By Fred Beckey
We live on an astounding planet, punctuated by mountains on every continent. The mere presence of mountain ranges has long drawn the human imagination as an invisible force. Some say mountains have a “psychic gravity” enticing us into their grip. There is a magic among great peaks as a location of splendor, where changing light plays games with intense colors, affecting the tones of snow and ice and many gleaming ridge outlines.
Editor’s note: In honor of Fred’s milestone birthday, we’re pleased to share the foreword from his most recent book, Fred Beckey’s 100 Favorite North American Climbs. Happy Birthday Fred, from all of us at Patagonia. Photo: Jim Stuart
Mountain peaks have long filled humanity with a sense of the supernatural, and in ancient times were holy places, and in some cultures were considered sacred – the abode of the great spirit. In Asia, millions of the devout regard the Himalaya as the dwelling place of gods and a pathway to the heavens. Certainly the potentially dangerous nature of such mountains has tightened their grip on the human imagination.
Climbing teaches us persistence and courage, while building confidence. When an ascent has gone well, it can bring an intense feeling of satisfaction, but a precarious ascent can bring fear. We may need to make meaningful decisions rapidly and a commitment to continue or descend. Strategy may be more important than strength, endurance, or quickness. The addition of risk brings out a special alertness – one similar to hunting a dangerous beast. As David Roberts has pointed out in The Mountain of My Fear, without risk, climbing would be just another game.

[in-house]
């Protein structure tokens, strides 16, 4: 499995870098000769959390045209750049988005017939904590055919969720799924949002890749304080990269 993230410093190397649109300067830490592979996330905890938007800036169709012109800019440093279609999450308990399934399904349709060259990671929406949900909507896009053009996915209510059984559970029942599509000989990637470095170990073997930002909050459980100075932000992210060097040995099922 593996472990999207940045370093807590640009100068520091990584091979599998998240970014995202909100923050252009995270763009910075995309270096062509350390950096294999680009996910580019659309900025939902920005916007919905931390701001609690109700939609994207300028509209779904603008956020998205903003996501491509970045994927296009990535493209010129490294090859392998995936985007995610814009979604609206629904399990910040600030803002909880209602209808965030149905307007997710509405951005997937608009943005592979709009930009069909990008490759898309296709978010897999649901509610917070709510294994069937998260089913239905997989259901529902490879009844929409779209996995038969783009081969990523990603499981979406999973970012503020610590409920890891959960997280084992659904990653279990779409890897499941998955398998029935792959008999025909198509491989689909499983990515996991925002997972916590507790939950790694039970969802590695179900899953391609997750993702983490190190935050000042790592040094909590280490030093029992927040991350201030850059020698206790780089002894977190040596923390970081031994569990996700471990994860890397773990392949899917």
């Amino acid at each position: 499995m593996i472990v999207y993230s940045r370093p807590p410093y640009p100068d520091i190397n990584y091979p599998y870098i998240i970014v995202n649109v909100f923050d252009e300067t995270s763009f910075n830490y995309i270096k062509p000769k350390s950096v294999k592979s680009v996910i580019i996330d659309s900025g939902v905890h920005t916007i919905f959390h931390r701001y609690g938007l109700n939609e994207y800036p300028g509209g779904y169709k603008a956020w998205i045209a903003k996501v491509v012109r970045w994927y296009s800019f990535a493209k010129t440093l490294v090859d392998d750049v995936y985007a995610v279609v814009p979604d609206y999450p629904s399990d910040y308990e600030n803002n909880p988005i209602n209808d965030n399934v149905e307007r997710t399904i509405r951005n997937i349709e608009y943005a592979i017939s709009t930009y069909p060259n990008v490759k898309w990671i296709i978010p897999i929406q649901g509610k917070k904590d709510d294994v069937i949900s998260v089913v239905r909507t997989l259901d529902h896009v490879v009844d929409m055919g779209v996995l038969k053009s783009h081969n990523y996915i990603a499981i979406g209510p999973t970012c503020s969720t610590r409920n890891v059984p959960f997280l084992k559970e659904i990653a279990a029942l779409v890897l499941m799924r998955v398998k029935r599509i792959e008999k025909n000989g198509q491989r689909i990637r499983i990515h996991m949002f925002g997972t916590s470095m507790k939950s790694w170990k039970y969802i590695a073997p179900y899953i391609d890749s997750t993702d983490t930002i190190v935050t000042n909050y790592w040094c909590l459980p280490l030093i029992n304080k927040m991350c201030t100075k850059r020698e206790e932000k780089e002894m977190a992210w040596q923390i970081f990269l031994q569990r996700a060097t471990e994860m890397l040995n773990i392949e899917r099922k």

[Fred Beckey won the Special Jury Mention at Banff Mountain Film Festival 2012 for 100 Favorite North American Climbs. Photos courtesy of The Banff Centre]
Perhaps only a small circle of alpinists will be interested in following the more audacious routes presented here. Certainly some of the targets represent a time-consuming boldness and will not appeal to everyone. Other, more moderate routes may well have a greater attraction, especially for the weekend climber.
Fred Beckey is the author of 100 Favorite North American Climbs. He was born in Germany in 1923 and grew up in Seattle, where he still lives. His earliest first ascent was of Forbidden Peak in 1940; he has been climbing continuously ever since. One of North America’s greatest living mountaineers, Fred Beckey has written several authoritative climbing guides, which include several alpine classics, notably the seminal three-volume Cascade Alpine Guide. He is 90 years old today and still climbing.
For more on Fred’s climbing exploits, both old and recent, check out the following stories.
The Master’s Apprentice by Yvon Chouinard
Beyond and Back: Fred Beckey by Jeff Johnson
Fred Beckey, 90 Years old, climbing in JTree by Richard Shore